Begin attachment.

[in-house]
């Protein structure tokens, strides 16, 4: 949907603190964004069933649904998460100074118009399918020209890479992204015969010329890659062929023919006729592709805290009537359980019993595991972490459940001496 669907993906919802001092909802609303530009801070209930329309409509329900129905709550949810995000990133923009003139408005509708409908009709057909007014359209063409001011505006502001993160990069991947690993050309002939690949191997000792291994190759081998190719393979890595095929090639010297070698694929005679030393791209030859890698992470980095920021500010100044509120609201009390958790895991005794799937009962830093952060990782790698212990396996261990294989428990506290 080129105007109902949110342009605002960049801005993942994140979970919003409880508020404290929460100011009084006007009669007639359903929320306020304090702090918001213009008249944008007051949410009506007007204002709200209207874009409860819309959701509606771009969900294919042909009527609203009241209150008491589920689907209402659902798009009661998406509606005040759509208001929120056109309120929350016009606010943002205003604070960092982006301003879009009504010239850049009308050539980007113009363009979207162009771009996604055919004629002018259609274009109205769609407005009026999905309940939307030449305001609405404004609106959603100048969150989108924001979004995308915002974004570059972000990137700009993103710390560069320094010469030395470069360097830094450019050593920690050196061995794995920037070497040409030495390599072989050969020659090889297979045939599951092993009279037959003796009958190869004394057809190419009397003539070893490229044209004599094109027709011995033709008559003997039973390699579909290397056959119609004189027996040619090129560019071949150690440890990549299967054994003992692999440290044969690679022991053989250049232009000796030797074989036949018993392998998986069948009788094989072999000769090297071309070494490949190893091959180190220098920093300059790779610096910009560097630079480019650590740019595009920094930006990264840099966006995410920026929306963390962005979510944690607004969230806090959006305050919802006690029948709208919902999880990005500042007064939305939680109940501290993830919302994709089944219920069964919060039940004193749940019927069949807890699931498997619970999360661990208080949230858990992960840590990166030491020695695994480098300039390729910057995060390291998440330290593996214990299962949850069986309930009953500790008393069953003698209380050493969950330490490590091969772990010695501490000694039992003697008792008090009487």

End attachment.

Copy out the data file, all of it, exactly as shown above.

[in-house]
């Protein structure tokens, strides 16, 4: 949907603190964004069933649904998460100074118009399918020209890479992204015969010329890659062929023919006729592709805290009537359980019993595991972490459940001496 669907993906919802001092909802609303530009801070209930329309409509329900129905709550949810995000990133923009003139408005509708409908009709057909007014359209063409001011505006502001993160990069991947690993050309002939690949191997000792291994190759081998190719393979890595095929090639010297070698694929005679030393791209030859890698992470980095920021500010100044509120609201009390958790895991005794799937009962830093952060990782790698212990396996261990294989428990506290 080129105007109902949110342009605002960049801005993942994140979970919003409880508020404290929460100011009084006007009669007639359903929320306020304090702090918001213009008249944008007051949410009506007007204002709200209207874009409860819309959701509606771009969900294919042909009527609203009241209150008491589920689907209402659902798009009661998406509606005040759509208001929120056109309120929350016009606010943002205003604070960092982006301003879009009504010239850049009308050539980007113009363009979207162009771009996604055919004629002018259609274009109205769609407005009026999905309940939307030449305001609405404004609106959603100048969150989108924001979004995308915002974004570059972000990137700009993103710390560069320094010469030395470069360097830094450019050593920690050196061995794995920037070497040409030495390599072989050969020659090889297979045939599951092993009279037959003796009958190869004394057809190419009397003539070893490229044209004599094109027709011995033709008559003997039973390699579909290397056959119609004189027996040619090129560019071949150690440890990549299967054994003992692999440290044969690679022991053989250049232009000796030797074989036949018993392998998986069948009788094989072999000769090297071309070494490949190893091959180190220098920093300059790779610096910009560097630079480019650590740019595009920094930006990264840099966006995410920026929306963390962005979510944690607004969230806090959006305050919802006690029948709208919902999880990005500042007064939305939680109940501290993830919302994709089944219920069964919060039940004193749940019927069949807890699931498997619970999360661990208080949230858990992960840590990166030491020695695994480098300039390729910057995060390291998440330290593996214990299962949850069986309930009953500790008393069953003698209380050493969950330490490590091969772990010695501490000694039992003697008792008090009487």